I suspect that an overwhelming majority of historians, particularly those who operate beyond the pale of religious studies, would view the first of these dangers with utter incredulity. Supernatural elements such as miraculous events or the actions of the divine exist beyond the capabilities of reasoned, scientific inquiry and are therefore not detectable or demonstrable according to most definitions of critical scholarship. The writings of the New Testament themselves do not constitute "significant evidence to the contrary" on this point, as their critically accessible strata reveal the convictions and assumptions of their authors and recipients. (I have not been convinced by arguments such as those of Richard Bauckham that the gospels should be classified according to a more reliable genre of written materials and therefore regarded as intrinsically superior to other ancient documents with similar contents or features.) As Bultmann and so many others have rightly argued, historical research reveals the relative certainty of the nascent Christian community concerning events such as the resurrection of Jesus, but it is incapable of verifying the event itself without radically redefining the nature and practice of the discipline. Simply put, we cannot conclusively demonstrate, by means of the prevalent historiographical approaches which have evolved since the Enlightenment, that the resurrection occurred; we can only demonstrate that early Christians were certain that it had. To adapt John Meier's useful terminology, this is the point where the historical and the metahistorical come together--where research ends and faith begins.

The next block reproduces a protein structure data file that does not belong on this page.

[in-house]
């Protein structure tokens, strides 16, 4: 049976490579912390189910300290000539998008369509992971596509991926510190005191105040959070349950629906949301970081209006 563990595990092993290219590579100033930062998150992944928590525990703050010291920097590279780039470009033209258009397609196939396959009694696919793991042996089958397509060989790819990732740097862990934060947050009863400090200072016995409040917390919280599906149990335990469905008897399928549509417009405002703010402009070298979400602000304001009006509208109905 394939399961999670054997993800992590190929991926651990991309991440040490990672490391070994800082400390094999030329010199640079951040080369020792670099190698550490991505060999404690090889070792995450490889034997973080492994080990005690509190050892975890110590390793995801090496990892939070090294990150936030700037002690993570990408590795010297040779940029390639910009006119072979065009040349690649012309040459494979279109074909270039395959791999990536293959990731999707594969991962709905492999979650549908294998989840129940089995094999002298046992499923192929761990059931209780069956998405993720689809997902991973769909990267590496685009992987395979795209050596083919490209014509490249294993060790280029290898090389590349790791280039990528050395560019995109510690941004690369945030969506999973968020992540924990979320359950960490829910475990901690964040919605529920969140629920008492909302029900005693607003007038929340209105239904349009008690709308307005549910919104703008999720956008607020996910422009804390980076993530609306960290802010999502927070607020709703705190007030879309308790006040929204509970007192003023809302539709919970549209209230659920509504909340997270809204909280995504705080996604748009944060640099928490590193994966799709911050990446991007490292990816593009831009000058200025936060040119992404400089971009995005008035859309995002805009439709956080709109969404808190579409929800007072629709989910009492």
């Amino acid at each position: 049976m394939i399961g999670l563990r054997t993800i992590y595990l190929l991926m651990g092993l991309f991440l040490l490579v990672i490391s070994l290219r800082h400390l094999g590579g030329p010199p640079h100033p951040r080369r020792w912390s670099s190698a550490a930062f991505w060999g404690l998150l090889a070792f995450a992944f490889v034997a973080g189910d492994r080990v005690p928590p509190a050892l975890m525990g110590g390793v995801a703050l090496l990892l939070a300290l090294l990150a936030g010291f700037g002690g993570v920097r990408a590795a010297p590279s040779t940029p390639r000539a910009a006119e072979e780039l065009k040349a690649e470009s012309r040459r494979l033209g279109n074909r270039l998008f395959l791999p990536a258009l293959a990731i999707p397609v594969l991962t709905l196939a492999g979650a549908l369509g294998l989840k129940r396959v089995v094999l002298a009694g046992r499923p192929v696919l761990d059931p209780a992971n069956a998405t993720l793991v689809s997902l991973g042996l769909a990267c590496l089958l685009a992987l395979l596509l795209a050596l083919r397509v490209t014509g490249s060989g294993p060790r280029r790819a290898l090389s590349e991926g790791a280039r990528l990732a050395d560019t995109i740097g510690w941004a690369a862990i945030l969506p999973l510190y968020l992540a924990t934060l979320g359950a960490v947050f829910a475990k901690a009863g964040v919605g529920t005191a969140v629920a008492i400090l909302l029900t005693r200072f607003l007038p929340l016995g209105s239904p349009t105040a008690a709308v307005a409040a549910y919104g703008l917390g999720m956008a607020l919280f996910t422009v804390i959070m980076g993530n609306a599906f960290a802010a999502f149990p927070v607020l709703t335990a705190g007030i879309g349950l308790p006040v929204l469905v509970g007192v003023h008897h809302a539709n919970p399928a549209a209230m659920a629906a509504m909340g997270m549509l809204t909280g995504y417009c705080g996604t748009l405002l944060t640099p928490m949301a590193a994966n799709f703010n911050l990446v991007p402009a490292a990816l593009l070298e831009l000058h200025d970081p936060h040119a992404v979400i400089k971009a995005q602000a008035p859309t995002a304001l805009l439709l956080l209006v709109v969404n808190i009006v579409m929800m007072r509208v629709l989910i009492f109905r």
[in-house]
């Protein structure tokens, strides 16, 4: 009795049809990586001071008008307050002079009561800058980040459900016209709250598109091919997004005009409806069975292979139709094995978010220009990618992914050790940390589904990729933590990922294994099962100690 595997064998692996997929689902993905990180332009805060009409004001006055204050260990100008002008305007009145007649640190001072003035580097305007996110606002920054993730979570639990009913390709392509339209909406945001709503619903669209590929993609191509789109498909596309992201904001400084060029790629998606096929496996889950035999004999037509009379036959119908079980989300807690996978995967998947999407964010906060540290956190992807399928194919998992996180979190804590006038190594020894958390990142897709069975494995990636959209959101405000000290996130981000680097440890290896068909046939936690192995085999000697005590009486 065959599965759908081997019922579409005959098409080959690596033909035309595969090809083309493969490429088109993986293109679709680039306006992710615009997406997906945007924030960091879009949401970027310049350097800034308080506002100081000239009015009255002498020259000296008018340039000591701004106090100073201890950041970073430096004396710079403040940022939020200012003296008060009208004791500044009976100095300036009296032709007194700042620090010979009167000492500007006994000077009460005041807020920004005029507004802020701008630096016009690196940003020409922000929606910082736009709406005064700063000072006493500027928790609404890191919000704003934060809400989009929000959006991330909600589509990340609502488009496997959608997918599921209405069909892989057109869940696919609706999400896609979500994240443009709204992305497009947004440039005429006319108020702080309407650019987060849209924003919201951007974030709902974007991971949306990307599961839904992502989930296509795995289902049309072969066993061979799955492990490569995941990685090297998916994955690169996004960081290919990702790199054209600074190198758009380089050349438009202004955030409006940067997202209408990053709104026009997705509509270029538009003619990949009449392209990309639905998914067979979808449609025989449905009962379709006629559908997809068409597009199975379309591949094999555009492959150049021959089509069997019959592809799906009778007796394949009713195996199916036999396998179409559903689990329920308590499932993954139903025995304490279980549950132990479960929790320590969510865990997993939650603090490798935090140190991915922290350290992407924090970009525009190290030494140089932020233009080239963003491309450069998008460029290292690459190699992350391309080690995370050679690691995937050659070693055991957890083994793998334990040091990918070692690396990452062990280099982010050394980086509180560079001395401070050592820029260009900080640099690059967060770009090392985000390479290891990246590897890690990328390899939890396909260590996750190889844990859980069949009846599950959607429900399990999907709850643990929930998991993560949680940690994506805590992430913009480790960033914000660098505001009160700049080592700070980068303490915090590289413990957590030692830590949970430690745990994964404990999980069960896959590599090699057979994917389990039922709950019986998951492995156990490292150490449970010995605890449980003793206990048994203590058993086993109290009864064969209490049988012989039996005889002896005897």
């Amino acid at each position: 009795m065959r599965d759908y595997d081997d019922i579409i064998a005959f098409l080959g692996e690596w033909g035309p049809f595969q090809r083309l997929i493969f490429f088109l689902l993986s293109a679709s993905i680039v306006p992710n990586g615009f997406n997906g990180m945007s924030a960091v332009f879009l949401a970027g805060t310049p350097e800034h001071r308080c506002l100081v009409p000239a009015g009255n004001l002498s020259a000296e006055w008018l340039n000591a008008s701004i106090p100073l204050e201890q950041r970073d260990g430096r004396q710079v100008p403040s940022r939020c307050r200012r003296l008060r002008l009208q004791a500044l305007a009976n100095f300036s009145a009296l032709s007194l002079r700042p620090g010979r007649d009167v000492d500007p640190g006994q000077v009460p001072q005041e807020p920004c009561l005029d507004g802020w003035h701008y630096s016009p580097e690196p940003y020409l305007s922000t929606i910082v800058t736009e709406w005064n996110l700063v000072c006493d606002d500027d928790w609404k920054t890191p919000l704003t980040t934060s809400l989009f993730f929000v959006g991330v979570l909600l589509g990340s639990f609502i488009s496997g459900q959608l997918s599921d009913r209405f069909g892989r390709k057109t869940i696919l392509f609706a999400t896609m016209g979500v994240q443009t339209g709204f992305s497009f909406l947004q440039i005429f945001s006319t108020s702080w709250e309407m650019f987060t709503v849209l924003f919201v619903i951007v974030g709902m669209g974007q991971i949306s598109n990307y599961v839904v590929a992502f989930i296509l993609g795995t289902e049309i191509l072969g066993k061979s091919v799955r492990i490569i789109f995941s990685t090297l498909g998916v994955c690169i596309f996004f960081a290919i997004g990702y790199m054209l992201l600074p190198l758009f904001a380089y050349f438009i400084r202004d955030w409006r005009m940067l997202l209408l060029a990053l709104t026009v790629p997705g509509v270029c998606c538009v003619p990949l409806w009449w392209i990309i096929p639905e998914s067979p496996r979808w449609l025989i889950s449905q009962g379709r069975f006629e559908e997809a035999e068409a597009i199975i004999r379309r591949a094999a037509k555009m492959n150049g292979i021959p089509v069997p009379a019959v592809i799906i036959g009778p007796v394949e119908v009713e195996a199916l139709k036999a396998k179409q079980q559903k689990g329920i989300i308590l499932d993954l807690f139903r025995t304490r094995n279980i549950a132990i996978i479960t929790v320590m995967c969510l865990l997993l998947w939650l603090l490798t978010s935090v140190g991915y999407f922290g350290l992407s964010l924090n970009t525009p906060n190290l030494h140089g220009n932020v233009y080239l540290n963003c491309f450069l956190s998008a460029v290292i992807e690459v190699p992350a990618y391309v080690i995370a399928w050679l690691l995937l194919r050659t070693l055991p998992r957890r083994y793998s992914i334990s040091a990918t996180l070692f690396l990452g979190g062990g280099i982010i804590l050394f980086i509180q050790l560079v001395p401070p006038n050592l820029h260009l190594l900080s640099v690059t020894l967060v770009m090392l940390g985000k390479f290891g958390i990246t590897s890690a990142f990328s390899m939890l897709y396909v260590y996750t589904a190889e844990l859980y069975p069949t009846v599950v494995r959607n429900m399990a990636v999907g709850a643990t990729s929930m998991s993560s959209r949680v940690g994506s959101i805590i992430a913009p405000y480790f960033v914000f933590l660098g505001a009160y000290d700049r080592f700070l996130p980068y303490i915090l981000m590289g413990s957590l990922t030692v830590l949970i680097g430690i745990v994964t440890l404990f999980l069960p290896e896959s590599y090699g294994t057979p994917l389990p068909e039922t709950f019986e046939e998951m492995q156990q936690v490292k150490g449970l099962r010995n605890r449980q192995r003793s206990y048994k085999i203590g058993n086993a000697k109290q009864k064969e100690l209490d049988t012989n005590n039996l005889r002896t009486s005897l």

It is of course true that Paul does not directly mention ‘the virginal conception’, but what he says is not only compatible with the idea (see Gal 4.4—God sent his son, born of woman, born under the law. Notice Paul does not say, born of a good Jewish man with proper paternity), Rom. 8.3 suggest knows of the virginal conception idea for he says that God sent his son “in the likeness of sinful flesh”. Now what is the point of the word ‘likeness’ in this verse? I would suggest Paul is saying that Jesus really had flesh but it was not tainted with human fallenness the way all other human flesh was (see Rom. 5.12-21). In other words, Paul already knows about the idea of Jesus being conceived in a pure and sinless manner. The attempt to treat the NT writers as if they were ignorant or ignored or were polemicizing against one another or lived in splendid isolation from one another does not work.